“Did You Hear What I Said?”

These were the words I heard from my coworker as I turned to start my computer. I flipped my head around thinking I was in fourth grade again and the teacher slammed the yardstick on his desk, breaking it into pieces.

“Yes, I heard you! What response did you need me to say?”

“I asked you if had embarrassed you earlier.”

“So you’re attempting to talk even louder at me, possibly embarrassing me further, in order to get the response you need? This tells me that you don’t really care if I was actually embarrassed, you’re more concerned with resolving your own guilt at possibly alienating yourself from who you think you are from you you are acting like; by telling yourself that you would never do anything to hurt anyone so as to quickly resolve that conflict within yourself.”

I admit I am a horrible communicator sometimes. I also admit I have been that person and still sometimes am. I still need certain things from people at various times in order to make me feel better. I still need to know if everything is ok. Sometimes going over the line to make sure.

The truth was, I just didn’t feel like engaging in her useless banter that day. Yes, I should have stated that, but sometimes you just don’t have the energy, ya know?

Brooke Dean’s article on “Behaviors that push people away” states that:

People who constantly strive for validation by others are exhausting to be around. Those men and women who get caught up in the need to prove their worth over and over and over, and constantly want to win over everyone around them, are unintentionally toxic and draining.

I’ve been there. Even before my son was caught in the web of addiction and I feared for his safety; he was always very busy running his businesses and would sometimes go days before responding to my text. He said once, “Why do you need an immediate response?” He was genuinely curious, not accusatory. I told him the reason why, which stems from having a Mom who would lock herself in the bathroom and go silent despite my pleadings.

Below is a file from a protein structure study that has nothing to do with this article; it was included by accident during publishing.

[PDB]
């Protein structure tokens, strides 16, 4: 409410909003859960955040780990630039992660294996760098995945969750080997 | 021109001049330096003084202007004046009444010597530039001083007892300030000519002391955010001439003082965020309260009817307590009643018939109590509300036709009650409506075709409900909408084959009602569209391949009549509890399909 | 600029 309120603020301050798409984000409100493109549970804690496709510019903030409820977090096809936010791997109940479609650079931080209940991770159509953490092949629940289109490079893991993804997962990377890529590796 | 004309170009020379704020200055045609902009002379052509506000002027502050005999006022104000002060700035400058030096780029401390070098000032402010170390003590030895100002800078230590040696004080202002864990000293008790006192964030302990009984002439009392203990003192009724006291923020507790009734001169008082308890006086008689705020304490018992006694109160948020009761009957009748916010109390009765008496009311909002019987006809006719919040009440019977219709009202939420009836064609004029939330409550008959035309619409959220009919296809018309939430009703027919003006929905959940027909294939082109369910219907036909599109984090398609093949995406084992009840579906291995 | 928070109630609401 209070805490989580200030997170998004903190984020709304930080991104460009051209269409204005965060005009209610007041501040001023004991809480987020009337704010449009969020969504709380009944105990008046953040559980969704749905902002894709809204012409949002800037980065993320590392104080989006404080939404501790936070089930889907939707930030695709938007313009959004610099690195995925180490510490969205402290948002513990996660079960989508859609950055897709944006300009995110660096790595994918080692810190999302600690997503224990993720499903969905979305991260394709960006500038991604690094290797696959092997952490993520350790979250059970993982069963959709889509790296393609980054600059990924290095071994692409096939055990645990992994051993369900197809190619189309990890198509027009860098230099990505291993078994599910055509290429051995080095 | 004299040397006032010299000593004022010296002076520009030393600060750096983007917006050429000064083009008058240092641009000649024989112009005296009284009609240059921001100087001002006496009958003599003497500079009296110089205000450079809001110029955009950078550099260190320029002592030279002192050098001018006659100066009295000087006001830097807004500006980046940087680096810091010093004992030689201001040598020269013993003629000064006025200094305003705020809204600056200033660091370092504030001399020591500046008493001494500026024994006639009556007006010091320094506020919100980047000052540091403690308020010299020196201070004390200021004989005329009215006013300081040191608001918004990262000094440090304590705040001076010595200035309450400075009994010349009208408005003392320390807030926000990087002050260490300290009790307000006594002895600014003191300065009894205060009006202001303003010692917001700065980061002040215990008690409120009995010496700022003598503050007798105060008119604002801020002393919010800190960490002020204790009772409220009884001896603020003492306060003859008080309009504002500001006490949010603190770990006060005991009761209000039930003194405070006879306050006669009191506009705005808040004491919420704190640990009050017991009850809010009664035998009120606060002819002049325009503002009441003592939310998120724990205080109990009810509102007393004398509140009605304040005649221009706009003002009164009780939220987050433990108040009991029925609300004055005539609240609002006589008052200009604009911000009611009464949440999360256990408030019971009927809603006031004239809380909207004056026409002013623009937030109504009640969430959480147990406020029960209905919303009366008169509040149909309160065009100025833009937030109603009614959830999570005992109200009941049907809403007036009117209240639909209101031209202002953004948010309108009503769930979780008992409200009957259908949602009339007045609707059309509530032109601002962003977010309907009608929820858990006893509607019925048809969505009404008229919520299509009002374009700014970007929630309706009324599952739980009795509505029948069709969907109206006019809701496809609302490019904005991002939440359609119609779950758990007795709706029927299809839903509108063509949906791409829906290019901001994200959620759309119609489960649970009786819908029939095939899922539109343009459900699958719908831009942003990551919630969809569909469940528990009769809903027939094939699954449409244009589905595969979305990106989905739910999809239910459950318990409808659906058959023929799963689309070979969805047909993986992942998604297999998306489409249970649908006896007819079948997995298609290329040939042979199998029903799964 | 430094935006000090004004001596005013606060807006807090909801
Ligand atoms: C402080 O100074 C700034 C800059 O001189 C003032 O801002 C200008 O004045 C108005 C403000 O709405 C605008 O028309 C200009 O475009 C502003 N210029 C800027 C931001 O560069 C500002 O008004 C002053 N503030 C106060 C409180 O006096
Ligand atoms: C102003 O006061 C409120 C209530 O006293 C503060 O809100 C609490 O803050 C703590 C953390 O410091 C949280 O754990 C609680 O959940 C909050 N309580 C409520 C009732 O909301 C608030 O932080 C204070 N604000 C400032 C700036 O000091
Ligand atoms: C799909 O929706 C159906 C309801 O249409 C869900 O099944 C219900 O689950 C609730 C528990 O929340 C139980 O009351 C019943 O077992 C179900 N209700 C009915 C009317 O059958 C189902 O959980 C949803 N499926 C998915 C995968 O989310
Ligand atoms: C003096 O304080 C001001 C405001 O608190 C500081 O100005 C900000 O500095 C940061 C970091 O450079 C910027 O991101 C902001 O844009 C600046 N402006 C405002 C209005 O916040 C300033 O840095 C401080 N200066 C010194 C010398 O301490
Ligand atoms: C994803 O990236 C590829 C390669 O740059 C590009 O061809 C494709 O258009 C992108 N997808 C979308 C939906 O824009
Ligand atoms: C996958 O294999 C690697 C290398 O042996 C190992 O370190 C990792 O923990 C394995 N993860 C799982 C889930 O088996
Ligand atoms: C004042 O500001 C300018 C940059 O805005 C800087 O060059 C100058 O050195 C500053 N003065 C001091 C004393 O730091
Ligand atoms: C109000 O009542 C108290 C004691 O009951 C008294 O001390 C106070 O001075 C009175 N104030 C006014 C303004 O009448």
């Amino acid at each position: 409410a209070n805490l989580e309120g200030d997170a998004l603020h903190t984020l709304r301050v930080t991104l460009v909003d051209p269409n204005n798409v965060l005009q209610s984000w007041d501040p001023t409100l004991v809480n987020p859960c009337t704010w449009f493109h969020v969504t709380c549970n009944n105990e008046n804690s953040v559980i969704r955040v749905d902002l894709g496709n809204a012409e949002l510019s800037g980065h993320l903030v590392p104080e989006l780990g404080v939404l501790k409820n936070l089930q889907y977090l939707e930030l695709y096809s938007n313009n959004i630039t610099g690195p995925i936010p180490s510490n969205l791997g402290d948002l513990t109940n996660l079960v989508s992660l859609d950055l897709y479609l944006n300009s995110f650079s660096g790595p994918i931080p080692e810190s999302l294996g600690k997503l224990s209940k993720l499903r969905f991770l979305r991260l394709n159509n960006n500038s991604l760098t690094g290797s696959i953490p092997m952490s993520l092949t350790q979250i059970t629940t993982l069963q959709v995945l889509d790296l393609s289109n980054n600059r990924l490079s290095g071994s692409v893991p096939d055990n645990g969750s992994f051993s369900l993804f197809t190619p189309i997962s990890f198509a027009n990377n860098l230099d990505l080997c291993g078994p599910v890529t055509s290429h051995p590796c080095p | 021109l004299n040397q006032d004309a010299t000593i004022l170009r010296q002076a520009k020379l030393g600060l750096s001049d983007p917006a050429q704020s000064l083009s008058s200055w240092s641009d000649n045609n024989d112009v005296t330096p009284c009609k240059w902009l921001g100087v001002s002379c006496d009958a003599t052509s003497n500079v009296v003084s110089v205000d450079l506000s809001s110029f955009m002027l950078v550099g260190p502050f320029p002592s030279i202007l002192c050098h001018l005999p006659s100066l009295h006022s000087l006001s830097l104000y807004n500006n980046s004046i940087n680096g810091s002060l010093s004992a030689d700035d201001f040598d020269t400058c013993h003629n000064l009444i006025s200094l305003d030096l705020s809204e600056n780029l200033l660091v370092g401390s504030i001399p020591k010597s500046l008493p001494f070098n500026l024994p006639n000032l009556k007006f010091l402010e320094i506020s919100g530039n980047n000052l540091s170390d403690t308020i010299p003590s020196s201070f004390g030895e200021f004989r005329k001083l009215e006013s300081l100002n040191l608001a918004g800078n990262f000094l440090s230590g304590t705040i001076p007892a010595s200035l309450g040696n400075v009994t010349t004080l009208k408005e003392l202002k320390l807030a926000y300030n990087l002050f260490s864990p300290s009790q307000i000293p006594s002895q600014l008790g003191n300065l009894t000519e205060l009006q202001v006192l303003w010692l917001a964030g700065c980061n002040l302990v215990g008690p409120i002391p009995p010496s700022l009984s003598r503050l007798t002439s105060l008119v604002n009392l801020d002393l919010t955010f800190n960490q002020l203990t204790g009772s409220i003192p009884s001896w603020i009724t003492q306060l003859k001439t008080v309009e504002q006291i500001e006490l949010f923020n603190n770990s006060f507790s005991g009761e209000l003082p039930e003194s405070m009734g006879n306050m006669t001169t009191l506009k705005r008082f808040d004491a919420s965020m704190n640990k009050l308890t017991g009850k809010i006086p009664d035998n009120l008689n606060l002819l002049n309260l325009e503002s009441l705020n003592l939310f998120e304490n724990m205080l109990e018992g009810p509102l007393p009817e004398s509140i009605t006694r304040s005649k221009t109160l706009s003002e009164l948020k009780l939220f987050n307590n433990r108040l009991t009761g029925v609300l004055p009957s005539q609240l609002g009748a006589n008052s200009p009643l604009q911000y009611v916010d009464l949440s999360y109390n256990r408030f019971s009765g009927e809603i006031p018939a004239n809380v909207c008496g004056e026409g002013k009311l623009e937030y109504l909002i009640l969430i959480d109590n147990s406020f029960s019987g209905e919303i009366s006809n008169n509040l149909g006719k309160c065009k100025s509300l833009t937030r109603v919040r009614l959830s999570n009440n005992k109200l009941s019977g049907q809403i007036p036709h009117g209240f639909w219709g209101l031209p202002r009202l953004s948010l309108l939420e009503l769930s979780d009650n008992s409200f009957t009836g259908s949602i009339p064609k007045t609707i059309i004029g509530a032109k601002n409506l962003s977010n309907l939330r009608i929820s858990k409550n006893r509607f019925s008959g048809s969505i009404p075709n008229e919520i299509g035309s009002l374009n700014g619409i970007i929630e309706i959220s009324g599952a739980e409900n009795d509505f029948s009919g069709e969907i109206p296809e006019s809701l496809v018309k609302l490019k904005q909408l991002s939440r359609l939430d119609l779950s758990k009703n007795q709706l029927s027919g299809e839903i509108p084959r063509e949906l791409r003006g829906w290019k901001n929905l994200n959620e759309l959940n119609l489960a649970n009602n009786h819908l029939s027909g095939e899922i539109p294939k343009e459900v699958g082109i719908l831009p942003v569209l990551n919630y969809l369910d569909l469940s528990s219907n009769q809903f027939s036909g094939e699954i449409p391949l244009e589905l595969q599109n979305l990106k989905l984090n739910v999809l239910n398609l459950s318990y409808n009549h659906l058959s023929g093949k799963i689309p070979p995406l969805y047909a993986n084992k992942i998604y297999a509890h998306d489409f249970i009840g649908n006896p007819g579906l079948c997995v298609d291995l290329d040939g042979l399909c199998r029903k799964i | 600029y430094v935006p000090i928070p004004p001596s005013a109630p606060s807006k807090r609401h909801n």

I had spent many years working on resolving this insecurity in various ways with friends, lovers, and even bosses. This was an emotional need that I required.

The phrase: Are you mad at me? Was my question to many of acquaintances in my life.

You could argue that my coworkers insistence was just one of common social expectations of ‘courtesy’ but where is the fine line to that? People argue all the time about expectations/demands versus acceptance and disappointment. With all these relationship requirements, we all need validation at times, even as emotionally healthy adults.

When you are at your most vulnerable and in need of emotional support, who do you turn to? Is it the best friend of many years? The non- judgemental sister who always has your back? The co-worker who’s always ready to offer encouragement without adding in her drama?

Having these people and their support is invaluable. And we should take the grace of their friendship as the true gift it is. But what if you don’t have anyone? Where do you find support?

So often we turn to social media for validation of our most intimate emotional needs. Or we reach out to family or friends who are incapable of giving us what we want and need.

Sometimes, in our desperate attempts to relieve our anxiety, we don’t realize they are incapable. So we push through and keep trying. Trying to give them more and more information, to elicit the same feelings of concern or caring that we are having. We soon realize that they will never have the unique experiences that we have had which lead up to how we feel about a particular situation. They will never feel our particular twist of nauseating agony. It takes a unique person, such as the people named above, to really get a feel for the pain and discomfort that we feel. Most others are still suffering in their own way.  They are trying to merge their own healing roadblocks and can only see and feel as far as their pain allows them. They may have their own deep triggers which they haven’t had time to peel back the layers on.